Re:Liars vs Constitutional Privacy (2)

Doc Ruby (173196) | more than 2 years ago | (#37959910)

Why is my wording no better? The current precedents that allow privacy violations "because there's no right to privacy in the Constitution" would be useless when the court hears "Amendment 30 says quite clearly that the court must protect the privacy right, in this case in their papers and effects". That makes damaging privacy much harder, without those precedents.

What you're arguing is that no amendment or law wording can possibly protect us. While we have a corrupt system, it is not nearly as corrupt as that. However, if enough people believe that it is, as you evidently do, it will become that corrupt. The mere act of the people and our legislatures passing such an amendment makes a strong argument to courts that the right must be protected and enforced.

Re:Liars vs Constitutional Privacy (2)

demonlapin (527802) | more than 2 years ago | (#37959734)

The original wording of the 4A was thought to be pretty damned clear, too. Judges who want to let the police do anything they like will find a way to corrupt your language, and a large part of the public will support them.

Re:Liars vs Constitutional Privacy (1)

Doc Ruby (173196) | more than 2 years ago | (#37959918)

It was thought so, but it has proven not to be. Proven by actions in courts. Counteractions have their own countereffects. The countereffect is to make it harder.

Your willingness to give up and say there is nothing we can do in the system to protect our rights is equally as important as the support from the large part of the public you're saying means we're doomed.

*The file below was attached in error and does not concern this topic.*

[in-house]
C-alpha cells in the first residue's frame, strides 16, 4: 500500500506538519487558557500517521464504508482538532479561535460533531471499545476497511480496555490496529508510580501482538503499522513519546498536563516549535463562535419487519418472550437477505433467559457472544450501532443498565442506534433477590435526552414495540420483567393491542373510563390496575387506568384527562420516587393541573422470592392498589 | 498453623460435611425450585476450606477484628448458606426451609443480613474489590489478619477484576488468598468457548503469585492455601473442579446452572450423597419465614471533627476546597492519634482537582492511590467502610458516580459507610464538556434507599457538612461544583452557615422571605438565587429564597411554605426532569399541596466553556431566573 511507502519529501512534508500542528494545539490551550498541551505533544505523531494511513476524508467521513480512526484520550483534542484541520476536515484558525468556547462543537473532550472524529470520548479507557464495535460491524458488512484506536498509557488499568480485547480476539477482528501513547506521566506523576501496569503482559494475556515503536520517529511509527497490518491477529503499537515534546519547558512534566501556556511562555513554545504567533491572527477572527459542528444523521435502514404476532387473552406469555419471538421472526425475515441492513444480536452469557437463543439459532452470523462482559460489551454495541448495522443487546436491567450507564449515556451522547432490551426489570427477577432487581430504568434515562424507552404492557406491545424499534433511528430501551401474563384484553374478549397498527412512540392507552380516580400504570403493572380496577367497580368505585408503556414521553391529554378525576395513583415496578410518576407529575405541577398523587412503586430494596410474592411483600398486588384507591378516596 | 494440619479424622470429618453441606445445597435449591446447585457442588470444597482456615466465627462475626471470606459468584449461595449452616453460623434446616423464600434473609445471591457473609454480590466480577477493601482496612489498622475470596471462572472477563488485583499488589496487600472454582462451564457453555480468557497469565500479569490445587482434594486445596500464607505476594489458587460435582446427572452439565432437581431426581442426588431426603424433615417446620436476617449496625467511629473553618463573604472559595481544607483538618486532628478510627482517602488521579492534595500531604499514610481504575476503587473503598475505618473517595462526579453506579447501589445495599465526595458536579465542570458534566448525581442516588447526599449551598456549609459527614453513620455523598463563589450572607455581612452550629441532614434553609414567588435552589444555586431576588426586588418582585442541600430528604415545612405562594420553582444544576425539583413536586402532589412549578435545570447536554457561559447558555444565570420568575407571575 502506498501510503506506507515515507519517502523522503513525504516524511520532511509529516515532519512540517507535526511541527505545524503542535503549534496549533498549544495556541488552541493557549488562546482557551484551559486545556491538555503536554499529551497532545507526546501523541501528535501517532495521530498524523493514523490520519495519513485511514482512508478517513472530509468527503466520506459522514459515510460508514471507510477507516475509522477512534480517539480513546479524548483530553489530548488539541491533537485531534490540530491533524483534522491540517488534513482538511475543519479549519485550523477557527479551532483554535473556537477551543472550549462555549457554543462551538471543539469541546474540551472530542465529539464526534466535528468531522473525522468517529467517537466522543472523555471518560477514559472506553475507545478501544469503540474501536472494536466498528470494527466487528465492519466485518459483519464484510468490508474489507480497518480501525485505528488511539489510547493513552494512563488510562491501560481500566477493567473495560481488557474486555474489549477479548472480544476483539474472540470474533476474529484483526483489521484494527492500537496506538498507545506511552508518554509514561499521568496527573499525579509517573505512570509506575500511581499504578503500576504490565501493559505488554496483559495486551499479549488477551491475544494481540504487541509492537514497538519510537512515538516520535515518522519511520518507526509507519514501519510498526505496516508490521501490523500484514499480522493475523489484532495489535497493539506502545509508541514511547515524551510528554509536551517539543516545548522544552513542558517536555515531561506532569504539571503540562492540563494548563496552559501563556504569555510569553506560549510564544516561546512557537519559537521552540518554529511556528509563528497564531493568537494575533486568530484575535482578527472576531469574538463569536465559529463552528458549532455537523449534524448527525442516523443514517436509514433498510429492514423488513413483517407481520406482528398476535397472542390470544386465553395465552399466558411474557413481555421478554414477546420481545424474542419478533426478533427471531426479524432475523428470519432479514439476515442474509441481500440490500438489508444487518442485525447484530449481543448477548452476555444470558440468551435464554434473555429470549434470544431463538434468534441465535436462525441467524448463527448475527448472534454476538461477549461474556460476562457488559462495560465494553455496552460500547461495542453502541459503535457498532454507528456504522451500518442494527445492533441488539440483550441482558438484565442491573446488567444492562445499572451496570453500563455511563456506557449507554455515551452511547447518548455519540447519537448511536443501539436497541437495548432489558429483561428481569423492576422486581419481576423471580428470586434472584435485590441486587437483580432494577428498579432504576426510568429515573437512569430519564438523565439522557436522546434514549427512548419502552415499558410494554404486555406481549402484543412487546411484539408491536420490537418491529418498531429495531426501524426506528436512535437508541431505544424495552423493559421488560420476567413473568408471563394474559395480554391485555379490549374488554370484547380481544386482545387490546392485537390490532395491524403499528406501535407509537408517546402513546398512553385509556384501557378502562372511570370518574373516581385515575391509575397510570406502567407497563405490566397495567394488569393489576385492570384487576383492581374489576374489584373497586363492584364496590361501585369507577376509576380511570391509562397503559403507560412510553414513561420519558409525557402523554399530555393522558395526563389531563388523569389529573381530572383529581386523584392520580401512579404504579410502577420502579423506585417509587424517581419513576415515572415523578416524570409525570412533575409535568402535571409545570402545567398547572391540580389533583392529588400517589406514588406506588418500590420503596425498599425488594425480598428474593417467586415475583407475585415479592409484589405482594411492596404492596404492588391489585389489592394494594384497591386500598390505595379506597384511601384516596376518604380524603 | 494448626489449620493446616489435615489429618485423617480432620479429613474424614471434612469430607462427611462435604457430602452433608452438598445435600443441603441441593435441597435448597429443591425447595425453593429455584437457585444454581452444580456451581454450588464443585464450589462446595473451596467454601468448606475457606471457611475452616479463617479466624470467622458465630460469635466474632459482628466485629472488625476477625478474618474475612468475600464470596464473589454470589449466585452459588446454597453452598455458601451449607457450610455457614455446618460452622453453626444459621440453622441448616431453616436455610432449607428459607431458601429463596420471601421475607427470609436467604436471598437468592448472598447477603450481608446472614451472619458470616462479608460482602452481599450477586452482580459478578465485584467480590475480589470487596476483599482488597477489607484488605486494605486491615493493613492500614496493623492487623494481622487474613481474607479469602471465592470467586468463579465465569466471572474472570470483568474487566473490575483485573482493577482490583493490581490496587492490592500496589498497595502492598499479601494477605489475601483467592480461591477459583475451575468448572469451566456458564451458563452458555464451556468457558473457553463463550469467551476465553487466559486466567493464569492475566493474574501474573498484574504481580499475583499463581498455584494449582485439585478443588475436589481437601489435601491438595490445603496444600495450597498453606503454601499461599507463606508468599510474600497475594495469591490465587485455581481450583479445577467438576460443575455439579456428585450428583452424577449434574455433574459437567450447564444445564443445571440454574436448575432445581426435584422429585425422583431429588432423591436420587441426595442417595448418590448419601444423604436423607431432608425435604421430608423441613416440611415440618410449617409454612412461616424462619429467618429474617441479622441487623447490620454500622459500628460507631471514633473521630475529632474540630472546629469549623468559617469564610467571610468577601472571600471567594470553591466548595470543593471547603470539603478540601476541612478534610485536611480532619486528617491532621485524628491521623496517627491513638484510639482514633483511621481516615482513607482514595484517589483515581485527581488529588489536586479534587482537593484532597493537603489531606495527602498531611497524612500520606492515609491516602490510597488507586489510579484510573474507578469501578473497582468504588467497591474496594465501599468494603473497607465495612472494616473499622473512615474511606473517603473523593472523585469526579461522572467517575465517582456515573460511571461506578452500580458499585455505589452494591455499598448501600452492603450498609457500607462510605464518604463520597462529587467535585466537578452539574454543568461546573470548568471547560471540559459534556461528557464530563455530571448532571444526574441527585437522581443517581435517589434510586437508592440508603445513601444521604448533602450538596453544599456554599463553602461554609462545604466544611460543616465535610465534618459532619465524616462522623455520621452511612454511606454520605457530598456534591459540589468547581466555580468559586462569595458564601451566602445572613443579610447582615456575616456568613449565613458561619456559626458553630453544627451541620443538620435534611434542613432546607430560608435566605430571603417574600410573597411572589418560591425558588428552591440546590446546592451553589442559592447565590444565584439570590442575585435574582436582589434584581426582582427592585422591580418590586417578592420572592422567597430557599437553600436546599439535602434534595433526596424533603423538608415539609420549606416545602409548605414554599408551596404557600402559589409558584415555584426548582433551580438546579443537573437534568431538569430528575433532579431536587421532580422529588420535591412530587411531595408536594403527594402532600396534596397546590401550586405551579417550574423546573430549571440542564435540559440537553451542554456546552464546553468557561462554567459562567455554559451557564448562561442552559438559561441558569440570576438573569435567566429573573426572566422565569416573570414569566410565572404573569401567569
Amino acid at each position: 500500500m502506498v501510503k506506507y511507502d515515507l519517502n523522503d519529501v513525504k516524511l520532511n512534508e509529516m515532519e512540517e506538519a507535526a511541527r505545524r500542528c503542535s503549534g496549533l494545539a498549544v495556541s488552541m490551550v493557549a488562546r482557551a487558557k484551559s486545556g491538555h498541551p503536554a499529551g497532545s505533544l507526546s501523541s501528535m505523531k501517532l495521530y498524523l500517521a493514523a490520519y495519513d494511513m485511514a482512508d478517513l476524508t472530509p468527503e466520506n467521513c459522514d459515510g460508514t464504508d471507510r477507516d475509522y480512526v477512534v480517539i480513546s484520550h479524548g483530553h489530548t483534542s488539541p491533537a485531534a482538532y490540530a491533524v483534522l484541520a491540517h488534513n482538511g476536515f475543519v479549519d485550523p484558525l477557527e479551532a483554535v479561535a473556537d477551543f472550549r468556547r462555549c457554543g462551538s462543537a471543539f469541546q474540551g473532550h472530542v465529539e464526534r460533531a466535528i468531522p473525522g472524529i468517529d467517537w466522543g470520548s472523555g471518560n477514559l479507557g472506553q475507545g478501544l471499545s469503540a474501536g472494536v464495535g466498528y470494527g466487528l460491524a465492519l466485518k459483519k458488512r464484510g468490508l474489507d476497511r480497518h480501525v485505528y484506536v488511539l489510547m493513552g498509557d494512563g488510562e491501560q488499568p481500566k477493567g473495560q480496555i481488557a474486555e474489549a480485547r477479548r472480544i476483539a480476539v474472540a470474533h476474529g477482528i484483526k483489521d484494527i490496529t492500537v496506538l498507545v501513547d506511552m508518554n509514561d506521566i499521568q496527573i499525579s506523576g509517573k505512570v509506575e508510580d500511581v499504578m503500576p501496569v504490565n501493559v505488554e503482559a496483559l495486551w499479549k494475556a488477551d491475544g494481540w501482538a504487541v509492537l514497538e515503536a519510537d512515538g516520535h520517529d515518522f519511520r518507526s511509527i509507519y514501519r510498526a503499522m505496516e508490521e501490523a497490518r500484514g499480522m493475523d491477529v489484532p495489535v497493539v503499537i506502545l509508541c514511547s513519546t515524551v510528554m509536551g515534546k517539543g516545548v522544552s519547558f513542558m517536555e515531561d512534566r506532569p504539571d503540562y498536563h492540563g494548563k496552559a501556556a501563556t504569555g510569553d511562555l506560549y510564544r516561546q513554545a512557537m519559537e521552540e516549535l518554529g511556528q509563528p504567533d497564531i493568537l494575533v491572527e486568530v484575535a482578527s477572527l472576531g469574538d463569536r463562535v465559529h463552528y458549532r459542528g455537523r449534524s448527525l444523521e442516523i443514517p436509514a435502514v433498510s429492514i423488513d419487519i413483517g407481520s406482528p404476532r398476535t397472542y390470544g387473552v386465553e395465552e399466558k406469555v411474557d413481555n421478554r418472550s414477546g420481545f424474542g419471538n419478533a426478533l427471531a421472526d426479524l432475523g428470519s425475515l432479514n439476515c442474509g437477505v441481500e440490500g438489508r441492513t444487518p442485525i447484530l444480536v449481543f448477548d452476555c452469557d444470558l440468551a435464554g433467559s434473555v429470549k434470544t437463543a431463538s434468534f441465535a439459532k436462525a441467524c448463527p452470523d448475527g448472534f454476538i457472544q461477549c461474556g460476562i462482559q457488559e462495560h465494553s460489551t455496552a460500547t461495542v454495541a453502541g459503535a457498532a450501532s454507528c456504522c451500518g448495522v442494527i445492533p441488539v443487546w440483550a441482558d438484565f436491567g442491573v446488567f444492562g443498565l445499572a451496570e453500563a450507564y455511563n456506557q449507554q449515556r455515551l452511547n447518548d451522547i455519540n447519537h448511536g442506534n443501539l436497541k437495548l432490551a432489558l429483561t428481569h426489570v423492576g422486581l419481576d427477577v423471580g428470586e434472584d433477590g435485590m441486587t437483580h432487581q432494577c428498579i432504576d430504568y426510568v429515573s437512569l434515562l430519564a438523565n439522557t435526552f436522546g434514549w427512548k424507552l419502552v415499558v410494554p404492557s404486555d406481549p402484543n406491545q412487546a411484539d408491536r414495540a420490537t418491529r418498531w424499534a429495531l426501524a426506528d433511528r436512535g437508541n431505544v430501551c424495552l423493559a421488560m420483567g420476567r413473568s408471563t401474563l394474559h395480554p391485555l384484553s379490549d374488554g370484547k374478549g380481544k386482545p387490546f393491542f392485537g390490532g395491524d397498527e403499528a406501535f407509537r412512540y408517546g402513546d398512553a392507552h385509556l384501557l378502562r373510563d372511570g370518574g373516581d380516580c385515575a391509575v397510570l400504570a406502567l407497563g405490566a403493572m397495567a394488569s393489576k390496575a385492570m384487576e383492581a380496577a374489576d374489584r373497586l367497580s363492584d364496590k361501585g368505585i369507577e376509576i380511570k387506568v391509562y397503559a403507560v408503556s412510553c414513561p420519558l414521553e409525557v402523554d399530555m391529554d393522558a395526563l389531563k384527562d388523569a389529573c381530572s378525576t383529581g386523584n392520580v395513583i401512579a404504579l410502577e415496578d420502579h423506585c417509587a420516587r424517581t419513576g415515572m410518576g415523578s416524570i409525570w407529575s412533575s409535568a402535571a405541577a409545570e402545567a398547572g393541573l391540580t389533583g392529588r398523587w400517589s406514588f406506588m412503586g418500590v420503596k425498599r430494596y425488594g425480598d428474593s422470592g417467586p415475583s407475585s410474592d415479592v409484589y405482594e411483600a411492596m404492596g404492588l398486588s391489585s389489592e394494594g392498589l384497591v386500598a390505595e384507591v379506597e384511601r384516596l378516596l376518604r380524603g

What is this Fourth Amendment of which you speak? (1)

eyegone (644831) | more than 2 years ago | (#37959192)

Why do you hate America?

Why? (1)

koan (80826) | more than 2 years ago | (#37959260)

Why does anyone involved in anything illegal use a cellphone that's attached to their name? Go to Walmart buy a prepaid phone, buy a dozen, have someone else buy them, use your head.

Re:Why? (1)

mehrotra.akash (1539473) | more than 2 years ago | (#37959436)

When that starts happening, you end up with a system like India (ID and residence proof required for ANY form of telecom connection: leads to a 1-3 day lag for verification as well)

Re:Why? (1)

koan (80826) | more than 2 years ago | (#37959720)

It's already going on, smart criminals don't use their own cells or frankly even carry them, but you're right it will go to what you said eventually, and so will the Internet, you won't be able to access the Internet with out a certain chip or ID and the telecoms will be required to implement and enforce it.
It will be sold to us as a security feature.

The reason for this is people go to forums and cry about it, and not a one of them does anything "IRL" about it, we are all mice.

Re:Why? (1)

mehrotra.akash (1539473) | more than 2 years ago | (#37959772)

so will the Internet, you won't be able to access the Internet with out a certain chip or ID and the telecoms will be required to implement and enforce it. It will be sold to us as a security feature.

The reason for this is people go to forums and cry about it, and not a one of them does anything "IRL" about it, we are all mice.

Taking the example of India again, all ISP's are required to keep URL logs for 6 months, encryption with a key>40bits is illegal without depositing the key with the govt (not enforced much though), ISP's have to provide a room(or multiple depending on their network) to the govt which has full access to the network., cyber cafe's require a govt. ID proof to be able to use the computer

Re:Why? (2)

JustNilt (984644) | more than 2 years ago | (#37959500)

Why does anyone involved in anything illegal use a cellphone that's attached to their name? Go to Walmart buy a prepaid phone, buy a dozen, have someone else buy them, use your head.